You are the late offspring of the last universal ancestor living by staid American suburbs where well-manicured lawns swallow the woods like summer fires dashing through grass.
“If you are a deer, why should your head hang on a wall?”
“If you are a woman, why should your mind play ingénue?”
Lost on a Southern plot where people’s indifference does not deflate your fear, your soundless ennui blooms in the spring like jonquils.
“Should you try a contact call? A grunt?”
“Not if you walk at the end of a leash.”
At night, your coat turns blue under the woodlot’s crown. The moon drapes her fluid fingers around your ears and summons the spirit of the forest in yellow words. You hear each sound, but you don’t understand them together. A failed deer, you jump over painted chain link fences, flash your white tail in surrender when they run amok.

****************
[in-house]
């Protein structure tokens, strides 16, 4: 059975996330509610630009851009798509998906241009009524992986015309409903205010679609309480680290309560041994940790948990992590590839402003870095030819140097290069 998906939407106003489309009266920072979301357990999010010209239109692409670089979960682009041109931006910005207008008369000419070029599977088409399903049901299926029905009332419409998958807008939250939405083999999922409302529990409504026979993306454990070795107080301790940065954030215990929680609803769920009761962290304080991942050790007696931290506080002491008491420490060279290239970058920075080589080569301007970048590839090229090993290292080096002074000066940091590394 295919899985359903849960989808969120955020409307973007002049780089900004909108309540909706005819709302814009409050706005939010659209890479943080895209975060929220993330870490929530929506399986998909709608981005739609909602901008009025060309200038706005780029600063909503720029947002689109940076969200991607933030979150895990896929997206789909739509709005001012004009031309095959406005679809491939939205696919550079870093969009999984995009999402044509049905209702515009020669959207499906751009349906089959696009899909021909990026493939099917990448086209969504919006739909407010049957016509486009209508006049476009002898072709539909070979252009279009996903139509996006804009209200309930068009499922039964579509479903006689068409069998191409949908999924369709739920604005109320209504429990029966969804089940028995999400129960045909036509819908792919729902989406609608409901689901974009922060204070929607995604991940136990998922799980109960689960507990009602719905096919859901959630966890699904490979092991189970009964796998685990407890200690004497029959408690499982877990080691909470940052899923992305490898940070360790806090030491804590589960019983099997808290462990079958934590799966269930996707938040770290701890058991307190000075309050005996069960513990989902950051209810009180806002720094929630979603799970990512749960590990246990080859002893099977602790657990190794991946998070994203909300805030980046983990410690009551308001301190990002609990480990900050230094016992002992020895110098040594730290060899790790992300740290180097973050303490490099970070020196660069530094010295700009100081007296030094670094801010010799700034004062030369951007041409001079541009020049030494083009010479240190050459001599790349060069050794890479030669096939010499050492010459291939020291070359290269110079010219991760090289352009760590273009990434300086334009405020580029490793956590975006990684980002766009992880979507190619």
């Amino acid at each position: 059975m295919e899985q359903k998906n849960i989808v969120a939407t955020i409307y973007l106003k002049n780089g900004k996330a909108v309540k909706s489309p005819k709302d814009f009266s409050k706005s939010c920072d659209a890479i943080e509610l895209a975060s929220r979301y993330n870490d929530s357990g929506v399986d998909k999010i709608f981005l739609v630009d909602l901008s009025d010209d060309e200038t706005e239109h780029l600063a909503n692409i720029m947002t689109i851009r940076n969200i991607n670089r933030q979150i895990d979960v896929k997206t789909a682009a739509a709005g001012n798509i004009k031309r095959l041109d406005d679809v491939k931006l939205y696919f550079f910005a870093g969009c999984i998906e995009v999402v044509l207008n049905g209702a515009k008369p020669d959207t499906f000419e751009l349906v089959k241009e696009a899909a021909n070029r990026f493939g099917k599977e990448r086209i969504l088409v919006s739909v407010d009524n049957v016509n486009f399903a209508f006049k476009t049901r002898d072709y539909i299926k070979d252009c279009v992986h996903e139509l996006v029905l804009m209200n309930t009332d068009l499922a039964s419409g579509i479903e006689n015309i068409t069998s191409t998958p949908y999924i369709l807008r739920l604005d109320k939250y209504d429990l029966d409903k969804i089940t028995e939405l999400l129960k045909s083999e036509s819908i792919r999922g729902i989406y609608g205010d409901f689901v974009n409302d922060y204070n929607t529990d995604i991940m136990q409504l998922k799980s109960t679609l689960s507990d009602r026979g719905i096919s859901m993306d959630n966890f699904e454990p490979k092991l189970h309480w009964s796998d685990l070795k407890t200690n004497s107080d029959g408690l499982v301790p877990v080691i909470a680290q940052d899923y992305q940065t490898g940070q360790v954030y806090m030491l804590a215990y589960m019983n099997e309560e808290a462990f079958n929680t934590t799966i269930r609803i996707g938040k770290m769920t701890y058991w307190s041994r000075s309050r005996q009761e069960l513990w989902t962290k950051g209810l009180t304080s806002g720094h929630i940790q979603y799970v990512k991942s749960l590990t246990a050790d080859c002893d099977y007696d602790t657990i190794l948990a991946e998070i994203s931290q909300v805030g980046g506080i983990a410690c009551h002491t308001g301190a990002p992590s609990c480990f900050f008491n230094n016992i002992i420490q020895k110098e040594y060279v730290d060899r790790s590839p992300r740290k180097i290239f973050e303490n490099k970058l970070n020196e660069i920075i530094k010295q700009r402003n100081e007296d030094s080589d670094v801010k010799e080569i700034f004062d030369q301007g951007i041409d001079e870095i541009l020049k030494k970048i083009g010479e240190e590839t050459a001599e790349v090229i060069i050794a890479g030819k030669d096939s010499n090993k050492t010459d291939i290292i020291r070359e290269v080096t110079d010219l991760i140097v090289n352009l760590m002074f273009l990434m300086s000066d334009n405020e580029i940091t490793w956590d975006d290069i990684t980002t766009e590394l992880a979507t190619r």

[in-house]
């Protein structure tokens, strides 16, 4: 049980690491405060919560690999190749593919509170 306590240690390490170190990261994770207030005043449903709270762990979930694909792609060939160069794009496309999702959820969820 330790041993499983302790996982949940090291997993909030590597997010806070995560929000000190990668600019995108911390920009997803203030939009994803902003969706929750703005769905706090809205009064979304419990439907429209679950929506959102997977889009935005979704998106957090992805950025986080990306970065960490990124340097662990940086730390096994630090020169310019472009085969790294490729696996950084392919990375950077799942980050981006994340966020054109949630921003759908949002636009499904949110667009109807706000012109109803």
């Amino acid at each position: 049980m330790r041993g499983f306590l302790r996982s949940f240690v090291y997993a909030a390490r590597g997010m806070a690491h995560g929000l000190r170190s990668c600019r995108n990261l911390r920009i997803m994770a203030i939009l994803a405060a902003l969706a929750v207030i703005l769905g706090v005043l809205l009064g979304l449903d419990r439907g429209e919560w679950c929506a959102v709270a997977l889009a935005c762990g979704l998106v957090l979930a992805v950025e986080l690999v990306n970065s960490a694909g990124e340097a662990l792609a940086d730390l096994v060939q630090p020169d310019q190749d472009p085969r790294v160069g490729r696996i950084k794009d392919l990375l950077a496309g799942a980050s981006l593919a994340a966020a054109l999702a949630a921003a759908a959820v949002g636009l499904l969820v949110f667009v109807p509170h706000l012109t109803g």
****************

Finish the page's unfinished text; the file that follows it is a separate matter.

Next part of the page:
If you turn your back to the crowd forever, a green brush stroke on your neck recalls the foliage. Reduced to a set of discrete planes, you are the expression of the 21st century on a wall. Fragmented.
Note: “Deer in the Forest II” originally appeared in North American Review 301.2 but was improperly formatted. The editors offer sincere apologies to Brigitte Byrd and publish the poem here in its correct form.